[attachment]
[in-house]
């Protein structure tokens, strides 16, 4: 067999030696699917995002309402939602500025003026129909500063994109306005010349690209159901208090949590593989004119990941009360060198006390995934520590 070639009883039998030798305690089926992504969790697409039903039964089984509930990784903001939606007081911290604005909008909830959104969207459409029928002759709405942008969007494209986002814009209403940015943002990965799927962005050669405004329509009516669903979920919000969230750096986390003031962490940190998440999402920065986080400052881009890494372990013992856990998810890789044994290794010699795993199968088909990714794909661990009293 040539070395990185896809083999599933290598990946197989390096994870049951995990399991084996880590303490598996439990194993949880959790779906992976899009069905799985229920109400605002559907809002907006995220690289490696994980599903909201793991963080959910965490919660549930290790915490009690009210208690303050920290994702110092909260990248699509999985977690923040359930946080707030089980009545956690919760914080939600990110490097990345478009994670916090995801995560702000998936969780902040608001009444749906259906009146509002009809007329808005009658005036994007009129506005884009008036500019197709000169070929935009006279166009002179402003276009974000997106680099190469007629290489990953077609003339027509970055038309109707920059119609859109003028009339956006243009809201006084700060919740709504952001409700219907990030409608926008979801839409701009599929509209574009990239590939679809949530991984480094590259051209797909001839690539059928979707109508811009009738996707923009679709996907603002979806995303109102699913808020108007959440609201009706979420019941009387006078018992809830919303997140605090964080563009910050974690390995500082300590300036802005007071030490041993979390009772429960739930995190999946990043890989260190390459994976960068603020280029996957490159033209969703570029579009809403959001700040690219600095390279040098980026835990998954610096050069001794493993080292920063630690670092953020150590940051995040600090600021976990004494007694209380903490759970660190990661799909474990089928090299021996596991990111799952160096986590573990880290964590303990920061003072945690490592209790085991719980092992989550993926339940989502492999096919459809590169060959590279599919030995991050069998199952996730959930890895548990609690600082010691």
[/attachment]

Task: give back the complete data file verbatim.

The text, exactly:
[in-house]
């Protein structure tokens, strides 16, 4: 067999030696699917995002309402939602500025003026129909500063994109306005010349690209159901208090949590593989004119990941009360060198006390995934520590 070639009883039998030798305690089926992504969790697409039903039964089984509930990784903001939606007081911290604005909008909830959104969207459409029928002759709405942008969007494209986002814009209403940015943002990965799927962005050669405004329509009516669903979920919000969230750096986390003031962490940190998440999402920065986080400052881009890494372990013992856990998810890789044994290794010699795993199968088909990714794909661990009293 040539070395990185896809083999599933290598990946197989390096994870049951995990399991084996880590303490598996439990194993949880959790779906992976899009069905799985229920109400605002559907809002907006995220690289490696994980599903909201793991963080959910965490919660549930290790915490009690009210208690303050920290994702110092909260990248699509999985977690923040359930946080707030089980009545956690919760914080939600990110490097990345478009994670916090995801995560702000998936969780902040608001009444749906259906009146509002009809007329808005009658005036994007009129506005884009008036500019197709000169070929935009006279166009002179402003276009974000997106680099190469007629290489990953077609003339027509970055038309109707920059119609859109003028009339956006243009809201006084700060919740709504952001409700219907990030409608926008979801839409701009599929509209574009990239590939679809949530991984480094590259051209797909001839690539059928979707109508811009009738996707923009679709996907603002979806995303109102699913808020108007959440609201009706979420019941009387006078018992809830919303997140605090964080563009910050974690390995500082300590300036802005007071030490041993979390009772429960739930995190999946990043890989260190390459994976960068603020280029996957490159033209969703570029579009809403959001700040690219600095390279040098980026835990998954610096050069001794493993080292920063630690670092953020150590940051995040600090600021976990004494007694209380903490759970660190990661799909474990089928090299021996596991990111799952160096986590573990880290964590303990920061003072945690490592209790085991719980092992989550993926339940989502492999096919459809590169060959590279599919030995991050069998199952996730959930890895548990609690600082010691």